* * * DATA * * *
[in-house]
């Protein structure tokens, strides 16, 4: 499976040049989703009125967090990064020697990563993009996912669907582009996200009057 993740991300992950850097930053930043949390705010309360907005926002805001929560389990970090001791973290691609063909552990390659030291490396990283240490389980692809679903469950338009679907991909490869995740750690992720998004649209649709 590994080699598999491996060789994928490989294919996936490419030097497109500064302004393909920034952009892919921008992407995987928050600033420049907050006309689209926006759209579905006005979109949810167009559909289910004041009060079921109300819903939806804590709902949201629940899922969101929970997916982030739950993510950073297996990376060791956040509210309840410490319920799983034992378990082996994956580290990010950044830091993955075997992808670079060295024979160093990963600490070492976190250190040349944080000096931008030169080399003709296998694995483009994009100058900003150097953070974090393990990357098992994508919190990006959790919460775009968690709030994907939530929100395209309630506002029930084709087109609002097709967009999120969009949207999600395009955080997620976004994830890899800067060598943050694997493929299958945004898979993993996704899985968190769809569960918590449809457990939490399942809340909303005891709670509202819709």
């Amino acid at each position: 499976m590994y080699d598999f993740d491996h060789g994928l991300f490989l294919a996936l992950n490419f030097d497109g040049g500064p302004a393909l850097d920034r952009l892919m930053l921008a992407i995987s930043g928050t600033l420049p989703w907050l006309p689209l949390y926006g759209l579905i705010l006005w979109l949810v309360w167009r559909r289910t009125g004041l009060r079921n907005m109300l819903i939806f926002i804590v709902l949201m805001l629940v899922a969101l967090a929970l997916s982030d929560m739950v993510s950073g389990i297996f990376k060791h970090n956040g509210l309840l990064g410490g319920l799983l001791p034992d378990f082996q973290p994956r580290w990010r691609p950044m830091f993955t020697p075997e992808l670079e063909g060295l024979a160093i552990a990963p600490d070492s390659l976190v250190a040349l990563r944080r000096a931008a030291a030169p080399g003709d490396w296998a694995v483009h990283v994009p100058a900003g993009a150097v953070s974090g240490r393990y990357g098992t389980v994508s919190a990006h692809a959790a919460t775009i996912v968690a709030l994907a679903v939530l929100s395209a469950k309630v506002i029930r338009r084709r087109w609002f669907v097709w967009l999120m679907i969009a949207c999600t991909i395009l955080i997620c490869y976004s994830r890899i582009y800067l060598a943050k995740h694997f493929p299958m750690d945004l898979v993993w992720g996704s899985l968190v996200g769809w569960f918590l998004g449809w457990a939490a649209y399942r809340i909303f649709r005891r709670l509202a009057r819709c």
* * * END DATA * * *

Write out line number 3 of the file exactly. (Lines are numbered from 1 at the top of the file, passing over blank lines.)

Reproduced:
């Amino acid at each position: 499976m590994y080699d598999f993740d491996h060789g994928l991300f490989l294919a996936l992950n490419f030097d497109g040049g500064p302004a393909l850097d920034r952009l892919m930053l921008a992407i995987s930043g928050t600033l420049p989703w907050l006309p689209l949390y926006g759209l579905i705010l006005w979109l949810v309360w167009r559909r289910t009125g004041l009060r079921n907005m109300l819903i939806f926002i804590v709902l949201m805001l629940v899922a969101l967090a929970l997916s982030d929560m739950v993510s950073g389990i297996f990376k060791h970090n956040g509210l309840l990064g410490g319920l799983l001791p034992d378990f082996q973290p994956r580290w990010r691609p950044m830091f993955t020697p075997e992808l670079e063909g060295l024979a160093i552990a990963p600490d070492s390659l976190v250190a040349l990563r944080r000096a931008a030291a030169p080399g003709d490396w296998a694995v483009h990283v994009p100058a900003g993009a150097v953070s974090g240490r393990y990357g098992t389980v994508s919190a990006h692809a959790a919460t775009i996912v968690a709030l994907a679903v939530l929100s395209a469950k309630v506002i029930r338009r084709r087109w609002f669907v097709w967009l999120m679907i969009a949207c999600t991909i395009l955080i997620c490869y976004s994830r890899i582009y800067l060598a943050k995740h694997f493929p299958m750690d945004l898979v993993w992720g996704s899985l968190v996200g769809w569960f918590l998004g449809w457990a939490a649209y399942r809340i909303f649709r005891r709670l509202a009057r819709c």